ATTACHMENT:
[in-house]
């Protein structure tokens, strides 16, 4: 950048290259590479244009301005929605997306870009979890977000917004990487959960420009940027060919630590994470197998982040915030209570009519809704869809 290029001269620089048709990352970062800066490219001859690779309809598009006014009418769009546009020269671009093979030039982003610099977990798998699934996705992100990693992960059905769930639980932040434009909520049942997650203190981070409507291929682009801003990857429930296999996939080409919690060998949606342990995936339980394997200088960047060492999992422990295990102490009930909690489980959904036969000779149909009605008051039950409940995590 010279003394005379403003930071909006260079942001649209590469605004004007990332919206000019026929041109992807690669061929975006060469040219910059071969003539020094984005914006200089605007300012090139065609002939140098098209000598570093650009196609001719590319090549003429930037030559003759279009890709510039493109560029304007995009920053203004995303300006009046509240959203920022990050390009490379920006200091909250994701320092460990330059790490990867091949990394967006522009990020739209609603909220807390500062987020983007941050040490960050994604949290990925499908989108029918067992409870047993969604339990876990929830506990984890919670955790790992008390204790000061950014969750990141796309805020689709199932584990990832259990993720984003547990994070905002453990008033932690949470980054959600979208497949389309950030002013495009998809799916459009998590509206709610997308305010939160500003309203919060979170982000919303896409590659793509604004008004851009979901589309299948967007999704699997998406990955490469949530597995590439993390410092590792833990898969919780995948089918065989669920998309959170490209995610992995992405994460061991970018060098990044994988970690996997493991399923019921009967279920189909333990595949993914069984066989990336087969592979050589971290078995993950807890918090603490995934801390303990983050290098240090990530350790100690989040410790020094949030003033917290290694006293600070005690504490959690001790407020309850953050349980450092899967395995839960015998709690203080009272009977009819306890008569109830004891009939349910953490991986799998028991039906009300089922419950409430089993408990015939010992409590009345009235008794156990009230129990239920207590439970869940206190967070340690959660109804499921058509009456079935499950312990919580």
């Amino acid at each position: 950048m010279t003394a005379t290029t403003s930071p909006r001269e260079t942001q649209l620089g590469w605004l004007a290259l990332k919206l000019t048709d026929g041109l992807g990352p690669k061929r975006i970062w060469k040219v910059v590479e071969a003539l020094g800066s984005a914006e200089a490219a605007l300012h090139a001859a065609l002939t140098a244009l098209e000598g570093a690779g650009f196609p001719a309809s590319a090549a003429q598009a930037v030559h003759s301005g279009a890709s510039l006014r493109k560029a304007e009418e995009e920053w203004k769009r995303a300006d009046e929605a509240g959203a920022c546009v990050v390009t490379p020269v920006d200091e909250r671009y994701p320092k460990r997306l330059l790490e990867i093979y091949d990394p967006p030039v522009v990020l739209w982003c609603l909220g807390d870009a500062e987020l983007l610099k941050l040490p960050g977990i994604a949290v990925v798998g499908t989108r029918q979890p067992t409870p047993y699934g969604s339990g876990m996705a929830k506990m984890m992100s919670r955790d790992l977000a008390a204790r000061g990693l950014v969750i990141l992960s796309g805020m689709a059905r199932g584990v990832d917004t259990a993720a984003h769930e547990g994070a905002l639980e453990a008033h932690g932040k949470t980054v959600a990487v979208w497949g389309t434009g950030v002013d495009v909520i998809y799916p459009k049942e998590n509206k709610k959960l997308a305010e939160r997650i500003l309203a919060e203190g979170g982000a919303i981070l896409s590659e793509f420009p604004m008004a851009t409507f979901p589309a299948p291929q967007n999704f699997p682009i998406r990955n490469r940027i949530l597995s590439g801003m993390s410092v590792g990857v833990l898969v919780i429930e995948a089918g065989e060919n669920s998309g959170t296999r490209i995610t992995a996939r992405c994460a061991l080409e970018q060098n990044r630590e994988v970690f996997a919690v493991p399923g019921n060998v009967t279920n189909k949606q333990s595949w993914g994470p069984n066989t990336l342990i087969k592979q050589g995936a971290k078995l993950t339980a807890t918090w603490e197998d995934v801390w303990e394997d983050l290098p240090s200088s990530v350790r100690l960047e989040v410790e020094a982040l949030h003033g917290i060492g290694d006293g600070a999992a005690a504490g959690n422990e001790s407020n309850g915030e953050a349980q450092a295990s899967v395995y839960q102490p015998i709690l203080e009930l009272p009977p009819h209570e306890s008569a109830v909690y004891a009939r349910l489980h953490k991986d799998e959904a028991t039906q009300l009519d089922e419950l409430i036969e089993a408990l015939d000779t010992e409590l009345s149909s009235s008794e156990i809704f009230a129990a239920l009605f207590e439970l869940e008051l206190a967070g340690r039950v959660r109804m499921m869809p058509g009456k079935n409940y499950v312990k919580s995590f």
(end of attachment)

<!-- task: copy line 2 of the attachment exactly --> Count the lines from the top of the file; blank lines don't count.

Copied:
């Protein structure tokens, strides 16, 4: 950048290259590479244009301005929605997306870009979890977000917004990487959960420009940027060919630590994470197998982040915030209570009519809704869809 290029001269620089048709990352970062800066490219001859690779309809598009006014009418769009546009020269671009093979030039982003610099977990798998699934996705992100990693992960059905769930639980932040434009909520049942997650203190981070409507291929682009801003990857429930296999996939080409919690060998949606342990995936339980394997200088960047060492999992422990295990102490009930909690489980959904036969000779149909009605008051039950409940995590 010279003394005379403003930071909006260079942001649209590469605004004007990332919206000019026929041109992807690669061929975006060469040219910059071969003539020094984005914006200089605007300012090139065609002939140098098209000598570093650009196609001719590319090549003429930037030559003759279009890709510039493109560029304007995009920053203004995303300006009046509240959203920022990050390009490379920006200091909250994701320092460990330059790490990867091949990394967006522009990020739209609603909220807390500062987020983007941050040490960050994604949290990925499908989108029918067992409870047993969604339990876990929830506990984890919670955790790992008390204790000061950014969750990141796309805020689709199932584990990832259990993720984003547990994070905002453990008033932690949470980054959600979208497949389309950030002013495009998809799916459009998590509206709610997308305010939160500003309203919060979170982000919303896409590659793509604004008004851009979901589309299948967007999704699997998406990955490469949530597995590439993390410092590792833990898969919780995948089918065989669920998309959170490209995610992995992405994460061991970018060098990044994988970690996997493991399923019921009967279920189909333990595949993914069984066989990336087969592979050589971290078995993950807890918090603490995934801390303990983050290098240090990530350790100690989040410790020094949030003033917290290694006293600070005690504490959690001790407020309850953050349980450092899967395995839960015998709690203080009272009977009819306890008569109830004891009939349910953490991986799998028991039906009300089922419950409430089993408990015939010992409590009345009235008794156990009230129990239920207590439970869940206190967070340690959660109804499921058509009456079935499950312990919580």